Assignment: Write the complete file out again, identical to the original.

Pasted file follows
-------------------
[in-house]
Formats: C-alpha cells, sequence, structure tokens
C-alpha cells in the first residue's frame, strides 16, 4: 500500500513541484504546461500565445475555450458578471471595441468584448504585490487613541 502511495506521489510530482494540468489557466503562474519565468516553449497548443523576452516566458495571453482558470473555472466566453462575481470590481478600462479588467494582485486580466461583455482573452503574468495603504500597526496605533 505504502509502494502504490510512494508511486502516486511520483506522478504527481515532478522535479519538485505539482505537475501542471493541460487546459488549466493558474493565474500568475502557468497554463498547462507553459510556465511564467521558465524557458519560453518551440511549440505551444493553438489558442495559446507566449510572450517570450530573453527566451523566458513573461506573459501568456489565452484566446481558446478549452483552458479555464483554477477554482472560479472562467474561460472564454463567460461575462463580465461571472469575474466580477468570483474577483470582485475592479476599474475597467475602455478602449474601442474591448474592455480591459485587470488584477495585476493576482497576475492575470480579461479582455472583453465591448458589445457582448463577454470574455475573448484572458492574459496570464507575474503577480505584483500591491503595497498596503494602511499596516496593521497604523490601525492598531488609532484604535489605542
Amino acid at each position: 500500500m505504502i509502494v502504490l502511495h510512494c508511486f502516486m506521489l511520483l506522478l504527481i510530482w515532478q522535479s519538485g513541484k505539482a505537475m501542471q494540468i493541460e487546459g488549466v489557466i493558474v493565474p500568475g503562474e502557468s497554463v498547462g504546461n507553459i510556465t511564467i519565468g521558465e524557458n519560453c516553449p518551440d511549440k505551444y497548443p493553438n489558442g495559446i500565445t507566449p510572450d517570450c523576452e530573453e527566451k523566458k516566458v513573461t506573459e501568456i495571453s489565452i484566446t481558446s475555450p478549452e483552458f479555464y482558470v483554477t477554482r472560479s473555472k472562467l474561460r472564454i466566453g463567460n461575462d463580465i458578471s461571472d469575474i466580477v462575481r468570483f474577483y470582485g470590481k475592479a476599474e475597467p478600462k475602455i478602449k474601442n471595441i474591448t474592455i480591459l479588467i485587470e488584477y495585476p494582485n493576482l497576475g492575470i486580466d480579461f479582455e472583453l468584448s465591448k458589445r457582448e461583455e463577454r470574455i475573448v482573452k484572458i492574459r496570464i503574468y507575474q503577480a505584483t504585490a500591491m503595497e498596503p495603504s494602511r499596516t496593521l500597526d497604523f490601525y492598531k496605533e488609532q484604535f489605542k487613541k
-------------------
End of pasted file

[in-house]
Formats: C-alpha cells, sequence, structure tokens
C-alpha cells in the first residue's frame, strides 16, 4: 500500500513541484504546461500565445475555450458578471471595441468584448504585490487613541 502511495506521489510530482494540468489557466503562474519565468516553449497548443523576452516566458495571453482558470473555472466566453462575481470590481478600462479588467494582485486580466461583455482573452503574468495603504500597526496605533 505504502509502494502504490510512494508511486502516486511520483506522478504527481515532478522535479519538485505539482505537475501542471493541460487546459488549466493558474493565474500568475502557468497554463498547462507553459510556465511564467521558465524557458519560453518551440511549440505551444493553438489558442495559446507566449510572450517570450530573453527566451523566458513573461506573459501568456489565452484566446481558446478549452483552458479555464483554477477554482472560479472562467474561460472564454463567460461575462463580465461571472469575474466580477468570483474577483470582485475592479476599474475597467475602455478602449474601442474591448474592455480591459485587470488584477495585476493576482497576475492575470480579461479582455472583453465591448458589445457582448463577454470574455475573448484572458492574459496570464507575474503577480505584483500591491503595497498596503494602511499596516496593521497604523490601525492598531488609532484604535489605542
Amino acid at each position: 500500500m505504502i509502494v502504490l502511495h510512494c508511486f502516486m506521489l511520483l506522478l504527481i510530482w515532478q522535479s519538485g513541484k505539482a505537475m501542471q494540468i493541460e487546459g488549466v489557466i493558474v493565474p500568475g503562474e502557468s497554463v498547462g504546461n507553459i510556465t511564467i519565468g521558465e524557458n519560453c516553449p518551440d511549440k505551444y497548443p493553438n489558442g495559446i500565445t507566449p510572450d517570450c523576452e530573453e527566451k523566458k516566458v513573461t506573459e501568456i495571453s489565452i484566446t481558446s475555450p478549452e483552458f479555464y482558470v483554477t477554482r472560479s473555472k472562467l474561460r472564454i466566453g463567460n461575462d463580465i458578471s461571472d469575474i466580477v462575481r468570483f474577483y470582485g470590481k475592479a476599474e475597467p478600462k475602455i478602449k474601442n471595441i474591448t474592455i480591459l479588467i485587470e488584477y495585476p494582485n493576482l497576475g492575470i486580466d480579461f479582455e472583453l468584448s465591448k458589445r457582448e461583455e463577454r470574455i475573448v482573452k484572458i492574459r496570464i503574468y507575474q503577480a505584483t504585490a500591491m503595497e498596503p495603504s494602511r499596516t496593521l500597526d497604523f490601525y492598531k496605533e488609532q484604535f489605542k487613541k